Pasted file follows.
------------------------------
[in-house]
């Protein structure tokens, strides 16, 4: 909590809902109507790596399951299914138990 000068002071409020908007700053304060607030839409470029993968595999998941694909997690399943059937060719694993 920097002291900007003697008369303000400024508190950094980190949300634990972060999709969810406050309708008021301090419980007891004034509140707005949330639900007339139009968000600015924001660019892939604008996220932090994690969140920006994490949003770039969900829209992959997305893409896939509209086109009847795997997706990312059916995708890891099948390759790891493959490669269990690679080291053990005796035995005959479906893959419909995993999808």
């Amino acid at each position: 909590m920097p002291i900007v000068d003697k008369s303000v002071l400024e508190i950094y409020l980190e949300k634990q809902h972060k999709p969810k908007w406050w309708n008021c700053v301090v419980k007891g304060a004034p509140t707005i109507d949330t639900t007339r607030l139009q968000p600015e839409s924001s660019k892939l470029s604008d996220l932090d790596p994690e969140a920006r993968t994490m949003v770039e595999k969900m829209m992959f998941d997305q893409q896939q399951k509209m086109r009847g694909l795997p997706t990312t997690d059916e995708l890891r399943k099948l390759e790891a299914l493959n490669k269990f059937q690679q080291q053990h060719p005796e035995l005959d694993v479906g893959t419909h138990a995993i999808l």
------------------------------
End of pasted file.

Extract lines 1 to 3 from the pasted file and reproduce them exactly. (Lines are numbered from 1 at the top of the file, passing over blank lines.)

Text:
[in-house]
């Protein structure tokens, strides 16, 4: 909590809902109507790596399951299914138990 000068002071409020908007700053304060607030839409470029993968595999998941694909997690399943059937060719694993 920097002291900007003697008369303000400024508190950094980190949300634990972060999709969810406050309708008021301090419980007891004034509140707005949330639900007339139009968000600015924001660019892939604008996220932090994690969140920006994490949003770039969900829209992959997305893409896939509209086109009847795997997706990312059916995708890891099948390759790891493959490669269990690679080291053990005796035995005959479906893959419909995993999808």
């Amino acid at each position: 909590m920097p002291i900007v000068d003697k008369s303000v002071l400024e508190i950094y409020l980190e949300k634990q809902h972060k999709p969810k908007w406050w309708n008021c700053v301090v419980k007891g304060a004034p509140t707005i109507d949330t639900t007339r607030l139009q968000p600015e839409s924001s660019k892939l470029s604008d996220l932090d790596p994690e969140a920006r993968t994490m949003v770039e595999k969900m829209m992959f998941d997305q893409q896939q399951k509209m086109r009847g694909l795997p997706t990312t997690d059916e995708l890891r399943k099948l390759e790891a299914l493959n490669k269990f059937q690679q080291q053990h060719p005796e035995l005959d694993v479906g893959t419909h138990a995993i999808l």